I’m reminded of an excellent roundtable discussion at TAPPED, outlining what a decent set of health care priorities would look like. There was some thought that the tie should be cut between employer and coverage. I have to agree with that, since it seems unfair to both employer and employee on any number of levels. So, I’m definitely not crazy about Donoghue wanting to mend, not end, that relationship: “Blending employer contributions with government tax incentives is the best way forward.” Seems to me the incentive is always for the employer to avoid making that contribution — QED. I’m also not convinced that it’s all that politically viable — witness how easy uninsuring employers got off in oh-so-liberal Massachusetts.
She would transfer the insurance tax break to an employee of an uninsuring employer, making it more affordable for that employee to buy it. Well, that’s a fine idea, but I don’t see tax breaks as being the total answer: For some folks, it doesn’t matter how much of a tax break they get — they still just can’t afford insurance.
And as a self-employed person, I’m always left with the feeling that employer-based plans treat us as an afterthought — although I’m pleased that her plan includes the creation of new insurance buying pools for small business, much like the Massachusetts plan. At this point, that’s just a no-brainer.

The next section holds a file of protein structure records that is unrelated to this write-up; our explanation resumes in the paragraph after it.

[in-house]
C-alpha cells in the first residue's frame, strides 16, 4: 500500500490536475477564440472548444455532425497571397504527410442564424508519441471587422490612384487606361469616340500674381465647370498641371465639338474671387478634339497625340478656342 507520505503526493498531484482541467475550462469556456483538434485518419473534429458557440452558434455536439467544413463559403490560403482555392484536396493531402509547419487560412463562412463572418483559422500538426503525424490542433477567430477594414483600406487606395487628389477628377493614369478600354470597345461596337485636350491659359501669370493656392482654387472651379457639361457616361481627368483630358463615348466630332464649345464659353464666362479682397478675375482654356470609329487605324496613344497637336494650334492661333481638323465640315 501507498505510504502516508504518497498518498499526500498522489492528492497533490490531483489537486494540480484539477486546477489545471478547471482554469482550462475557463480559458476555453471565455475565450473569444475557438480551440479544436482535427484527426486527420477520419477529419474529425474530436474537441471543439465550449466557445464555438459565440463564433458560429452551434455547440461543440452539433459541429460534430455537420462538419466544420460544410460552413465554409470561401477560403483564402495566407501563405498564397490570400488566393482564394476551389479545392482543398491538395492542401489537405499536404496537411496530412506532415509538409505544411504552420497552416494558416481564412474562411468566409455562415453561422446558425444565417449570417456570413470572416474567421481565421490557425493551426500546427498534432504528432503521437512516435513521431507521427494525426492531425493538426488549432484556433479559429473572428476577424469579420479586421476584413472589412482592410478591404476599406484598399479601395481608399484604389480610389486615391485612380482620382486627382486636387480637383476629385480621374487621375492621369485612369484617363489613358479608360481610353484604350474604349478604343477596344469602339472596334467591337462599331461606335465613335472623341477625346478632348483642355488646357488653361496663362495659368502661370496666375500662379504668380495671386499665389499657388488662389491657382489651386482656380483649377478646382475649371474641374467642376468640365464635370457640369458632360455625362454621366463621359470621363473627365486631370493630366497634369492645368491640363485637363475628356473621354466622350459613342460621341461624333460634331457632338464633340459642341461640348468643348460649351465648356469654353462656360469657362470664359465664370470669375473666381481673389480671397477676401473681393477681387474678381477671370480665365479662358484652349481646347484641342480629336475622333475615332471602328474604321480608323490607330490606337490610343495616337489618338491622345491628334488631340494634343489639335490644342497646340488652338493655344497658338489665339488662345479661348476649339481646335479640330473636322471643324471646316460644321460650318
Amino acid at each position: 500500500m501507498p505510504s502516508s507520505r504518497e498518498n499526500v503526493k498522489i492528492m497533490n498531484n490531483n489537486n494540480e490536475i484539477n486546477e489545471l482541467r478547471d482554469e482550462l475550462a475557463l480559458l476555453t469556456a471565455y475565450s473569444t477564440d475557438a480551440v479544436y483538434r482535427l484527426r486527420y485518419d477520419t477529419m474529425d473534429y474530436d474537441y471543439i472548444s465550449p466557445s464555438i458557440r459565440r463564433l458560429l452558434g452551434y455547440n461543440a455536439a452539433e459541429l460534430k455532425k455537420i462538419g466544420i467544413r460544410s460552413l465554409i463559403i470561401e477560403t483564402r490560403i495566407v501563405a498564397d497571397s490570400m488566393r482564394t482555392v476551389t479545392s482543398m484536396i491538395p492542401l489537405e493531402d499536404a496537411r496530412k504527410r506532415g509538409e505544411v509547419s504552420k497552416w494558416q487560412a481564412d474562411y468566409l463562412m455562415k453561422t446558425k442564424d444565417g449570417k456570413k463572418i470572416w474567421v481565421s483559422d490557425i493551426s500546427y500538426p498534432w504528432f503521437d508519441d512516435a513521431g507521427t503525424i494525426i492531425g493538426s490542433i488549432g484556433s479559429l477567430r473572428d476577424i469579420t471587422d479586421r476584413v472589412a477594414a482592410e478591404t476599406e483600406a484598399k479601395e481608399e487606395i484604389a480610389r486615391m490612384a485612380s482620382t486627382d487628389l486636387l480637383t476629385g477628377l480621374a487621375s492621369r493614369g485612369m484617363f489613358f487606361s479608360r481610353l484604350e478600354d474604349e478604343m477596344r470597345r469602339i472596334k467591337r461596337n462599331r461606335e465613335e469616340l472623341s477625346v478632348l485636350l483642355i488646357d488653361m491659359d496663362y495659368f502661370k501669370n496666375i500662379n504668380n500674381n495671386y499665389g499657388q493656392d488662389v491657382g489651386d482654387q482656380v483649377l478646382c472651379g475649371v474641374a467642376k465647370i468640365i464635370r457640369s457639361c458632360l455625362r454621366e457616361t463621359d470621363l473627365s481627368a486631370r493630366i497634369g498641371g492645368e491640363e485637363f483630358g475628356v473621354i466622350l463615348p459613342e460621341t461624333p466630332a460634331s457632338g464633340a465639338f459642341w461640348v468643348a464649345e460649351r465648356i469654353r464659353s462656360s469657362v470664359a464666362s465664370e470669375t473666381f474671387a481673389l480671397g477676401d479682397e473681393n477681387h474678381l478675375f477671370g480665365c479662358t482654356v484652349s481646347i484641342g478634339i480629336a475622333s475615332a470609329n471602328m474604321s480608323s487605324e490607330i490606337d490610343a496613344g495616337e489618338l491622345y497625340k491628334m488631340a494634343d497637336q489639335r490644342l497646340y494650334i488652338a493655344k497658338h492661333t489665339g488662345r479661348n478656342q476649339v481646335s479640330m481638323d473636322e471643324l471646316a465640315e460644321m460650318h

Other than these, Donoghue supports expansion of SCHIP — Medicare for kids. She also supports the feds negotiating drug prices; reimportation of drugs from other countries; electronic medical records; and an emphasis on preventative care. All fine, but not something that would distinguish her significantly from, say, Niki Tsongas.
With her sideways glance at the single-payer argument, Donoghue seems to acknowledge that we need a new vision, a new model for health care. But I’m not sure I actually get that from her plan: It seems like a solid bunch of incremental reforms that are fine in and of themselves, but will never catch the public’s imagination — which is what the reformers are going to need in 2009 going forward. The wonky stuff does matter — it’s a sign of good faith and having done one’s homework. But it should be in the service of a real vision: A, B, and C will lead to result D. This plan is a bit like asking how to get to Springfield, and having someone tell you, “Put gas in the car.”